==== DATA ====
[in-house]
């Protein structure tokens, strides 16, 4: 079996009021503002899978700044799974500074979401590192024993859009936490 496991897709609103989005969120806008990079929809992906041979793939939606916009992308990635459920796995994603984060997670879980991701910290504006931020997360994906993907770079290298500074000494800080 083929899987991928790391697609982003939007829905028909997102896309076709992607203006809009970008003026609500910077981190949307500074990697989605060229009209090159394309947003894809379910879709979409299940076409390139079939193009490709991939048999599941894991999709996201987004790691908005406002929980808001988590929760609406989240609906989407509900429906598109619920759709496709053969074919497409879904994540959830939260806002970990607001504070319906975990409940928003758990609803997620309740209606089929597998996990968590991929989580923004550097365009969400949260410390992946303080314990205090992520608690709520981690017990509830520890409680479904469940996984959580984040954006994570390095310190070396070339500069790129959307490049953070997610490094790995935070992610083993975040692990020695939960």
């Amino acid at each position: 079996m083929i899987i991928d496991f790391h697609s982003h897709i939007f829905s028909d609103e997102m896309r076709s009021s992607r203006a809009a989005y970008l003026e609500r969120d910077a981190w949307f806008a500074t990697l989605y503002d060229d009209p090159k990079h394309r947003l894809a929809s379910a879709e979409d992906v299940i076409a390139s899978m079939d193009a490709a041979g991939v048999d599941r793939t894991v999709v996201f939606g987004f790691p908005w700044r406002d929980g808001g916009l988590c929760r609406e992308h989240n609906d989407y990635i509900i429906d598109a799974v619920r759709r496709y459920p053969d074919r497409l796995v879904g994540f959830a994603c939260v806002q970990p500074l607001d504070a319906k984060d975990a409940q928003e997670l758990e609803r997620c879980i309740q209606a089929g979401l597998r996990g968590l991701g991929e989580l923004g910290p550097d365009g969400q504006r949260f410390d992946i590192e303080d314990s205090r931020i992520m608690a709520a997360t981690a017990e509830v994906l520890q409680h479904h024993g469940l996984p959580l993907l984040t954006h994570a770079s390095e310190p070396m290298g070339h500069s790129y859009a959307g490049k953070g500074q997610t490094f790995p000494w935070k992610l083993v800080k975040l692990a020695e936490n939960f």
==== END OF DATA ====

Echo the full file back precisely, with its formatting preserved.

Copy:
[in-house]
């Protein structure tokens, strides 16, 4: 079996009021503002899978700044799974500074979401590192024993859009936490 496991897709609103989005969120806008990079929809992906041979793939939606916009992308990635459920796995994603984060997670879980991701910290504006931020997360994906993907770079290298500074000494800080 083929899987991928790391697609982003939007829905028909997102896309076709992607203006809009970008003026609500910077981190949307500074990697989605060229009209090159394309947003894809379910879709979409299940076409390139079939193009490709991939048999599941894991999709996201987004790691908005406002929980808001988590929760609406989240609906989407509900429906598109619920759709496709053969074919497409879904994540959830939260806002970990607001504070319906975990409940928003758990609803997620309740209606089929597998996990968590991929989580923004550097365009969400949260410390992946303080314990205090992520608690709520981690017990509830520890409680479904469940996984959580984040954006994570390095310190070396070339500069790129959307490049953070997610490094790995935070992610083993975040692990020695939960």
């Amino acid at each position: 079996m083929i899987i991928d496991f790391h697609s982003h897709i939007f829905s028909d609103e997102m896309r076709s009021s992607r203006a809009a989005y970008l003026e609500r969120d910077a981190w949307f806008a500074t990697l989605y503002d060229d009209p090159k990079h394309r947003l894809a929809s379910a879709e979409d992906v299940i076409a390139s899978m079939d193009a490709a041979g991939v048999d599941r793939t894991v999709v996201f939606g987004f790691p908005w700044r406002d929980g808001g916009l988590c929760r609406e992308h989240n609906d989407y990635i509900i429906d598109a799974v619920r759709r496709y459920p053969d074919r497409l796995v879904g994540f959830a994603c939260v806002q970990p500074l607001d504070a319906k984060d975990a409940q928003e997670l758990e609803r997620c879980i309740q209606a089929g979401l597998r996990g968590l991701g991929e989580l923004g910290p550097d365009g969400q504006r949260f410390d992946i590192e303080d314990s205090r931020i992520m608690a709520a997360t981690a017990e509830v994906l520890q409680h479904h024993g469940l996984p959580l993907l984040t954006h994570a770079s390095e310190p070396m290298g070339h500069s790129y859009a959307g490049k953070g500074q997610t490094f790995p000494w935070k992610l083993v800080k975040l692990a020695e936490n939960f």